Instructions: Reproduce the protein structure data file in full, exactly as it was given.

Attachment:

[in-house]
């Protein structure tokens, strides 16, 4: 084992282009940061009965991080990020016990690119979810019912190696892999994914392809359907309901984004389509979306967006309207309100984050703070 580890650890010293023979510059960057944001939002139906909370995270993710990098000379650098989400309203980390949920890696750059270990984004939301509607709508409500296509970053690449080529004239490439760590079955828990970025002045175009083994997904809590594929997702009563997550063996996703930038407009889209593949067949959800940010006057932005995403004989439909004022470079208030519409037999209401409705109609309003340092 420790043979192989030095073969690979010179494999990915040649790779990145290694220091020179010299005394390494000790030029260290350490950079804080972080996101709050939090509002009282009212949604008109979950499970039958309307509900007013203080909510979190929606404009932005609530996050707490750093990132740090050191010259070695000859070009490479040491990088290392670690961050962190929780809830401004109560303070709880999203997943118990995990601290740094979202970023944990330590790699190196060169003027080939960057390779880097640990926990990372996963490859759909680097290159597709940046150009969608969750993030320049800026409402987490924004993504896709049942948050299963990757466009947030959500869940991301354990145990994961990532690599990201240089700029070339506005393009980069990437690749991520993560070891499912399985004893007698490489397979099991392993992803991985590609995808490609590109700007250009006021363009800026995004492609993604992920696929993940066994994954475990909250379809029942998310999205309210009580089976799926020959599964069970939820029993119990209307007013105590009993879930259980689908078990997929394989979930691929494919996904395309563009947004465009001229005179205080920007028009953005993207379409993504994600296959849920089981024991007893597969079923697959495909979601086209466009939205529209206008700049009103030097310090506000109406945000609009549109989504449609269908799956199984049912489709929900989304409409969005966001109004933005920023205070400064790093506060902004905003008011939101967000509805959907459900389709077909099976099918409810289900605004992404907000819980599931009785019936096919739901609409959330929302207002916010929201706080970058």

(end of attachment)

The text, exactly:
[in-house]
């Protein structure tokens, strides 16, 4: 084992282009940061009965991080990020016990690119979810019912190696892999994914392809359907309901984004389509979306967006309207309100984050703070 580890650890010293023979510059960057944001939002139906909370995270993710990098000379650098989400309203980390949920890696750059270990984004939301509607709508409500296509970053690449080529004239490439760590079955828990970025002045175009083994997904809590594929997702009563997550063996996703930038407009889209593949067949959800940010006057932005995403004989439909004022470079208030519409037999209401409705109609309003340092 420790043979192989030095073969690979010179494999990915040649790779990145290694220091020179010299005394390494000790030029260290350490950079804080972080996101709050939090509002009282009212949604008109979950499970039958309307509900007013203080909510979190929606404009932005609530996050707490750093990132740090050191010259070695000859070009490479040491990088290392670690961050962190929780809830401004109560303070709880999203997943118990995990601290740094979202970023944990330590790699190196060169003027080939960057390779880097640990926990990372996963490859759909680097290159597709940046150009969608969750993030320049800026409402987490924004993504896709049942948050299963990757466009947030959500869940991301354990145990994961990532690599990201240089700029070339506005393009980069990437690749991520993560070891499912399985004893007698490489397979099991392993992803991985590609995808490609590109700007250009006021363009800026995004492609993604992920696929993940066994994954475990909250379809029942998310999205309210009580089976799926020959599964069970939820029993119990209307007013105590009993879930259980689908078990997929394989979930691929494919996904395309563009947004465009001229005179205080920007028009953005993207379409993504994600296959849920089981024991007893597969079923697959495909979601086209466009939205529209206008700049009103030097310090506000109406945000609009549109989504449609269908799956199984049912489709929900989304409409969005966001109004933005920023205070400064790093506060902004905003008011939101967000509805959907459900389709077909099976099918409810289900605004992404907000819980599931009785019936096919739901609409959330929302207002916010929201706080970058």